More photos below. c41f78462aaabb274a28b00c7329cdaa.jpg3df09dbfa7a8cd186cd153e7935a20e7.jpg36546a6aa454bf60b53eb7288b51608e.jpg

Sent from my Pixel using Tapatalk

#11 dodge trucker OFFLINE  

dodge trucker
  • Senior Member
  • Member No: 19314
  • 2,120 Thanks
  • 2,831 posts
  • Location: kankakee

Posted November 18, 2017 - 10:05 AM

put a full length key in (at least longer than the damaged section of crank) and you will be fine. look at the outer shell that actually turns, there is a bearing that goes onto the inner hub that turns with the crank. There has to be, or there would be no reason for an electric clutch at that point because if the key engaged the outer hub it would lock inner and outer portions together so it would be locked to the crank and spin any time the crank rotated.

look in that pic and you can see how deep the inner hub sat on the crank, I would put a key in there at least as long as that. The crank has "rings" on it sort of like the ones that tell how old a tree is, for lack of a better explanation coming to mind. seems shinier and goes to a darker tint where the inner hub stops. That right there would give you nearly double length on the key which would be a stronger transition.


Edited by dodge trucker, November 18, 2017 - 10:08 AM.


#12 distephano OFFLINE  

distephano
  • Member
  • Member No: 88261
  • 9 Thanks
  • 12 posts

Posted November 18, 2017 - 10:19 AM

put a full length key in (at least longer than the damaged section of crank) and you will be fine. look at the outer shell that actually turns, there is a bearing that goes onto the inner hub that turns with the crank. There has to be, or there would be no reason for an electric clutch at that point because if the key engaged the outer hub it would lock inner and outer portions together so it would be locked to the crank and spin any time the crank rotated.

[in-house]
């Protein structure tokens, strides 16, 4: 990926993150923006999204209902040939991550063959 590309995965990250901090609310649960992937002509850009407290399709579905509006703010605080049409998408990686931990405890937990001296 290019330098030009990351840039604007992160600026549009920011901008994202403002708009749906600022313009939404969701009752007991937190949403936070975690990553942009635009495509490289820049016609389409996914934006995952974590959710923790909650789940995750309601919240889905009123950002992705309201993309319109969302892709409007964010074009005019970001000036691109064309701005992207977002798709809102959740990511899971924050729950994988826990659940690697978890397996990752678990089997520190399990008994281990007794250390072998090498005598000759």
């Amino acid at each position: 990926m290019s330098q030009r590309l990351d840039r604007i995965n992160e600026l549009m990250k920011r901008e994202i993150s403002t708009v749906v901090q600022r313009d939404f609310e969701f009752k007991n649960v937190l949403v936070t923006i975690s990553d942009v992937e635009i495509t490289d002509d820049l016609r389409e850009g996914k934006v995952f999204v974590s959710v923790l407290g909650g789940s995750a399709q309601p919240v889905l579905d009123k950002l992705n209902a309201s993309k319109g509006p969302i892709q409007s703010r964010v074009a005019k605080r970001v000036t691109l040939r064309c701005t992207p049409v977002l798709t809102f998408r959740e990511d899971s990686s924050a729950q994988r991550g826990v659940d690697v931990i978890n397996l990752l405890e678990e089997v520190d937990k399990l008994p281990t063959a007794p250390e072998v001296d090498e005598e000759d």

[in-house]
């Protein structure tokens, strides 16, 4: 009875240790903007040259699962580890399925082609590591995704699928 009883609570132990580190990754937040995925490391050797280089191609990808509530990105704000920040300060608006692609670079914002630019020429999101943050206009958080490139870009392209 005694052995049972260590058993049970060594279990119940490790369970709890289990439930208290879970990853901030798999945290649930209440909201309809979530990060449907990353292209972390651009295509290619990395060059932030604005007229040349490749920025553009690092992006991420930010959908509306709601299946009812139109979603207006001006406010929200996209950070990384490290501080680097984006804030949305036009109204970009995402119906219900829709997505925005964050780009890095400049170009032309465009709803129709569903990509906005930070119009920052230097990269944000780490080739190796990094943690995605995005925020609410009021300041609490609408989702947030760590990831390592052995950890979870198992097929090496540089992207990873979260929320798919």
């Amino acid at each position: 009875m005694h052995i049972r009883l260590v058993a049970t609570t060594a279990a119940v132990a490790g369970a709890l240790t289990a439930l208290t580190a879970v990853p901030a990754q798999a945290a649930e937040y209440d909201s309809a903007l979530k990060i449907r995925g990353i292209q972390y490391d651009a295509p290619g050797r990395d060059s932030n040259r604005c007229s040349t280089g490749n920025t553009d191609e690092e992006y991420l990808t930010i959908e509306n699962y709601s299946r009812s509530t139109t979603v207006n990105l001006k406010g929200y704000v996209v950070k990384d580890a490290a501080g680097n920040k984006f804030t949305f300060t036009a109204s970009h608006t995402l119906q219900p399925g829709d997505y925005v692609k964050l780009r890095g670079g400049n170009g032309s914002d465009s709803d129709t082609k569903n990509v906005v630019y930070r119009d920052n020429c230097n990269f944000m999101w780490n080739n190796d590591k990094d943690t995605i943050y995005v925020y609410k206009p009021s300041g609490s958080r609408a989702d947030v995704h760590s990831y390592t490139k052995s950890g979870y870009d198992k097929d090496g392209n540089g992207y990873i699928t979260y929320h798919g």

look in that pic and you can see how deep the inner hub sat on the crank, I would put a key in there at least as long as that. The crank has "rings" on it sort of like the ones that tell how old a tree is, for lack of a better explanation coming to mind. seems shinier and goes to a darker tint where the inner hub stops. That right there would give you nearly double length on the key which would be a stronger transition.

Dodge,

You make a good point. I over simplified my thinking of the outboard portion of the pto on the crank. It does ride on a bearing, though not keyed. So as long as I can get that portion over the crank, things should be fine. I'll pick up keystock today and get to work making a full length key!

Sent from my Pixel using Tapatalk

#13 EricFromPa OFFLINE  

EricFromPa

    Tractorholic

  • Senior Member
  • Contributor
  • Member No: 2135
  • 3,382 Thanks
  • 3,014 posts
  • Location: Bedford County Pa.

Posted November 18, 2017 - 12:14 PM

Ok

I would not go the JB weld route

you could try a dremel with a cutting disc

and grind it for a half round key